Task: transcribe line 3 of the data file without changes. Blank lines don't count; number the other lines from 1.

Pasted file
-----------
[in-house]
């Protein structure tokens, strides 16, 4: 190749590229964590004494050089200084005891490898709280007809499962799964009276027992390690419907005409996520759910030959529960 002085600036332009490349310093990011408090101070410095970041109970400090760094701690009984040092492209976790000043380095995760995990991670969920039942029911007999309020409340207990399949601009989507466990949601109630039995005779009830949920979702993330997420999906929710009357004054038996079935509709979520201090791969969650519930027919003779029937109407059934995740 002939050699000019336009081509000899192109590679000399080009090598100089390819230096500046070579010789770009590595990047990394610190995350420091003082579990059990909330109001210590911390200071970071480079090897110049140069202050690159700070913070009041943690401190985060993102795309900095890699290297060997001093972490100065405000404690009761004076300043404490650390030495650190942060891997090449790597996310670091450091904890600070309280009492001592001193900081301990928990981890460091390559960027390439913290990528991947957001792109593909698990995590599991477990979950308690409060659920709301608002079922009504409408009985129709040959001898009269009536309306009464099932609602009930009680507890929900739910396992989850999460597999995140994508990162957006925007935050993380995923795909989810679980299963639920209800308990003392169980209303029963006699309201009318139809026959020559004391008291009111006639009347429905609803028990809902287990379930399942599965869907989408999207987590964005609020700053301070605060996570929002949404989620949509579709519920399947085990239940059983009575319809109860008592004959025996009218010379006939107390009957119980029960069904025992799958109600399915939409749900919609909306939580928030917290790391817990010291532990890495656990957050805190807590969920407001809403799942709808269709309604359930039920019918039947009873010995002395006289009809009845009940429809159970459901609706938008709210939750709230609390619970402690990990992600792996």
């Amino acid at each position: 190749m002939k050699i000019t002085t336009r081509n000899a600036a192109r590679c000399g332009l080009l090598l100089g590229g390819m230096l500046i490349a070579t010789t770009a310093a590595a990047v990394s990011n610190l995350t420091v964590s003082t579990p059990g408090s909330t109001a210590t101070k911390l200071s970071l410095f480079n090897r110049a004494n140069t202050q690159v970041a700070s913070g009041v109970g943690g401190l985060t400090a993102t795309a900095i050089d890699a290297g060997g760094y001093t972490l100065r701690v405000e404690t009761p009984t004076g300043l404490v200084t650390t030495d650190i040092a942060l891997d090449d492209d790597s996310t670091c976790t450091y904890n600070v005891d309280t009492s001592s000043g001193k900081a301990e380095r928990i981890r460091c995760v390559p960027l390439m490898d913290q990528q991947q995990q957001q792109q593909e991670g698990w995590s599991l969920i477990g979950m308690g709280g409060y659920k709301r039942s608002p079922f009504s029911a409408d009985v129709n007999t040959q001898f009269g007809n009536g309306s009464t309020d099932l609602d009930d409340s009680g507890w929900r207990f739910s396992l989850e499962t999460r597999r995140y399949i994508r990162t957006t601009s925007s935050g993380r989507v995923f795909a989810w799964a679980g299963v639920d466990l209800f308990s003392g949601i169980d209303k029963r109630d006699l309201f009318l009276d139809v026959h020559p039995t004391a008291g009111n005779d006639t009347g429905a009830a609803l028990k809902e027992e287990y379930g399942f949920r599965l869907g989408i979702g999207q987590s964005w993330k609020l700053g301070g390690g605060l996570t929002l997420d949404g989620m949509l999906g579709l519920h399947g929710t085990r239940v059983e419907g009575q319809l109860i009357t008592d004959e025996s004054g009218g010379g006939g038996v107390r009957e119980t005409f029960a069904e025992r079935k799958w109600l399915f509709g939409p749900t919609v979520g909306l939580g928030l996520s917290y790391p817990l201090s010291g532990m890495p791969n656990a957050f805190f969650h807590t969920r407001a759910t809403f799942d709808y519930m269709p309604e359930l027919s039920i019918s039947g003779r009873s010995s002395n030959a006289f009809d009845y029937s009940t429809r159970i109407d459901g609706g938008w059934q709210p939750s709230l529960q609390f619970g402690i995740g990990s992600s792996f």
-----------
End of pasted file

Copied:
């Amino acid at each position: 190749m002939k050699i000019t002085t336009r081509n000899a600036a192109r590679c000399g332009l080009l090598l100089g590229g390819m230096l500046i490349a070579t010789t770009a310093a590595a990047v990394s990011n610190l995350t420091v964590s003082t579990p059990g408090s909330t109001a210590t101070k911390l200071s970071l410095f480079n090897r110049a004494n140069t202050q690159v970041a700070s913070g009041v109970g943690g401190l985060t400090a993102t795309a900095i050089d890699a290297g060997g760094y001093t972490l100065r701690v405000e404690t009761p009984t004076g300043l404490v200084t650390t030495d650190i040092a942060l891997d090449d492209d790597s996310t670091c976790t450091y904890n600070v005891d309280t009492s001592s000043g001193k900081a301990e380095r928990i981890r460091c995760v390559p960027l390439m490898d913290q990528q991947q995990q957001q792109q593909e991670g698990w995590s599991l969920i477990g979950m308690g709280g409060y659920k709301r039942s608002p079922f009504s029911a409408d009985v129709n007999t040959q001898f009269g007809n009536g309306s009464t309020d099932l609602d009930d409340s009680g507890w929900r207990f739910s396992l989850e499962t999460r597999r995140y399949i994508r990162t957006t601009s925007s935050g993380r989507v995923f795909a989810w799964a679980g299963v639920d466990l209800f308990s003392g949601i169980d209303k029963r109630d006699l309201f009318l009276d139809v026959h020559p039995t004391a008291g009111n005779d006639t009347g429905a009830a609803l028990k809902e027992e287990y379930g399942f949920r599965l869907g989408i979702g999207q987590s964005w993330k609020l700053g301070g390690g605060l996570t929002l997420d949404g989620m949509l999906g579709l519920h399947g929710t085990r239940v059983e419907g009575q319809l109860i009357t008592d004959e025996s004054g009218g010379g006939g038996v107390r009957e119980t005409f029960a069904e025992r079935k799958w109600l399915f509709g939409p749900t919609v979520g909306l939580g928030l996520s917290y790391p817990l201090s010291g532990m890495p791969n656990a957050f805190f969650h807590t969920r407001a759910t809403f799942d709808y519930m269709p309604e359930l027919s039920i019918s039947g003779r009873s010995s002395n030959a006289f009809d009845y029937s009940t429809r159970i109407d459901g609706g938008w059934q709210p939750s709230l529960q609390f619970g402690i995740g990990s992600s792996f």